This was a busy period coordinating the logistics for my masters program. So essentially I only worked on a few blog posts and learned a bit about fourier transforms.
Over the course of the year, I learnt a lot about the foundations of the latest innovations in Deep Learning and Machine Learning. I got a chance to dive deep into Unsupervised learning, Supervised learning, Generative Modeling and Probabilistic ML. I went from the point of being completely lost in a research paper to being able to grok most of the new papers. I worked on some practical projects limited by the compute available to me. Paralelly, I continued exploring infrastructure projects and large scale systems - learning about new projects. I got to explore a bit of frontend development and reached a comfortable point with React (which I am quite happy about).
Since the majority of my time was spent around ML, I noticed some trends (these are my personal opinions) which might have started a pivot in my interests and what I want to pursue in the future.
- Most of the new techniques and innovations in terms of algorithms have converged to a few neural network technologies - like CNNs and Transformers. More recently, transformers seem to be taking over Vision as well. NLP as such is largely dominated by transformers. As a result, progress is seen more in terms of the size of the models, the size of data and compute and the distributed systems techniques for large scale learning. Bigger the number of GPUs, better the results.
- There has been a lot of great progress in Unsupervised learning and Self-supervised learning. But these models are enormous and require large amounts of compute and data. As such, as an individual I found it very limiting to work on practical projects related to these areas. And this is seen in the research papers as well, most of them are from large organizations with access to enormous amounts of compute.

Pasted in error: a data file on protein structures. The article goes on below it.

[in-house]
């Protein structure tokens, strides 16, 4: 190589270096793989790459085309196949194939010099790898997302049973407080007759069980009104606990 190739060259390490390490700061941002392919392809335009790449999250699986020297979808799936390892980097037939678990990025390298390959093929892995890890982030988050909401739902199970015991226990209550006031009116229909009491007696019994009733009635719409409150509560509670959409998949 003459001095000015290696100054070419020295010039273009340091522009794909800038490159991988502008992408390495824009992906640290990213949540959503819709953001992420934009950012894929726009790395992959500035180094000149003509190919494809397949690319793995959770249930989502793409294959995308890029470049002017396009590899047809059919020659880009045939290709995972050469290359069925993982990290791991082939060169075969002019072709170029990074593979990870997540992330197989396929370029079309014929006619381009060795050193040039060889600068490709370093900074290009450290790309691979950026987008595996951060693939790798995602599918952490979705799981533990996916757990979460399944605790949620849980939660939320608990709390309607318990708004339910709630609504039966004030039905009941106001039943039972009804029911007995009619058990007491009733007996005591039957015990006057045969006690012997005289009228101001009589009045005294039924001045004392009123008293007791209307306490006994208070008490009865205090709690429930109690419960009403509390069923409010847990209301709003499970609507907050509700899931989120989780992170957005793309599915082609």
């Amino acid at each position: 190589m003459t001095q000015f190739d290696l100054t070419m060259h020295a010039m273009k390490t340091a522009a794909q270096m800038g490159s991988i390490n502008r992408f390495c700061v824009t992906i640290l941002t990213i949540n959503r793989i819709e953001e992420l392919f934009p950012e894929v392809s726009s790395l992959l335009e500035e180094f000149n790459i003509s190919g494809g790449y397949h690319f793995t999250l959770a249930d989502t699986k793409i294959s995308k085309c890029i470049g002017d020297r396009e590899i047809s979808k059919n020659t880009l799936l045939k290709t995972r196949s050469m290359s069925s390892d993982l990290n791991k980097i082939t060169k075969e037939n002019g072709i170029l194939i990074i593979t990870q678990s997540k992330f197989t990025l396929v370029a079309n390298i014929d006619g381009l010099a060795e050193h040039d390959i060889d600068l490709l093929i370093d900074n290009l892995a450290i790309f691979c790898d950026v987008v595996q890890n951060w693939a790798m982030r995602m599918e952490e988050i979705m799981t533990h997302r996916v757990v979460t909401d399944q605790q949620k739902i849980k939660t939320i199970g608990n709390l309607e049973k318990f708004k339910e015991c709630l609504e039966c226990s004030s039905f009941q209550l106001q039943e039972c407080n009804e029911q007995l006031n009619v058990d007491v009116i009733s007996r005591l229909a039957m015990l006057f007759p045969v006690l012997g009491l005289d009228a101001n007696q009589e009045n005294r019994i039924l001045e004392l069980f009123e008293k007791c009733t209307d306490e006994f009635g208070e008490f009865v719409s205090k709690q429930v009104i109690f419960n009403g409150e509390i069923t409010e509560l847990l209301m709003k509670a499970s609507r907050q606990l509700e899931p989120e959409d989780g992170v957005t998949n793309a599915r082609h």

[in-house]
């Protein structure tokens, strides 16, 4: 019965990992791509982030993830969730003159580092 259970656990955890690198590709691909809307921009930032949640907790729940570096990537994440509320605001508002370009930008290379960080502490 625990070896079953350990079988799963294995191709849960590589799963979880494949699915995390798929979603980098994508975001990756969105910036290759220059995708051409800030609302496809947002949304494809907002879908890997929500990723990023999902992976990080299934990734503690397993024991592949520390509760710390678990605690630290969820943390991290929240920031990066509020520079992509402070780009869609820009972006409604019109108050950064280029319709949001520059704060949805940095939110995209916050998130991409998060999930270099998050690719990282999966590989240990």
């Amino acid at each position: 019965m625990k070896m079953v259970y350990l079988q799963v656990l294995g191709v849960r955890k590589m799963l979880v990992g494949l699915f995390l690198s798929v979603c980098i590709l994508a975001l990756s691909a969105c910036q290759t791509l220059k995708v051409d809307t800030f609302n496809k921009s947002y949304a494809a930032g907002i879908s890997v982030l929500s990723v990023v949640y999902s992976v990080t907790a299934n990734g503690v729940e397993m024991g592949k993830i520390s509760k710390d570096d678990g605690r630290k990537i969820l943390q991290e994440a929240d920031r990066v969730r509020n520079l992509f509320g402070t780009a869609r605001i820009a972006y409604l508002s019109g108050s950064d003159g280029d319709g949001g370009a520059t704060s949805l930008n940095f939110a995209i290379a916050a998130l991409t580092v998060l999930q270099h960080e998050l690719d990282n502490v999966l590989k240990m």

- Getting these larger models to train is in itself a very challenging problem involving distributed systems, networking, parallel programming, etc. And this challenge excited me a lot (more on this in the next part).
- As for Probabilistic ML, while I may not be pursuing it deeper at the moment, the tools and techniques I learned are very important for real world applications of ML and I now know where to find the right tools to incorporate the benefits of probabilistic and bayesian ML.
- While research continues at a staggering pace, the tools to transfer the research into practical applications are not advancing so fast. For NLP, we have seen how revolutinizing HuggingFace Transformers has been. We need more such tools that enables large scale adoption of these amazing Deep Learning techniques. For instance, there’s tons of research on network pruning, quantization, distillation, etc to boost inference but practical tools for adopting these to real world models are not so ubiquitous. Developing such tools has also piqued my interest recently.
I am very grateful for the effort I invested in learning these topics and I know the skills I learned will help with whatever I do in the future. In the next post, I will write about my interests in 2021 and where I currently stand in terms of what I want to pursue further.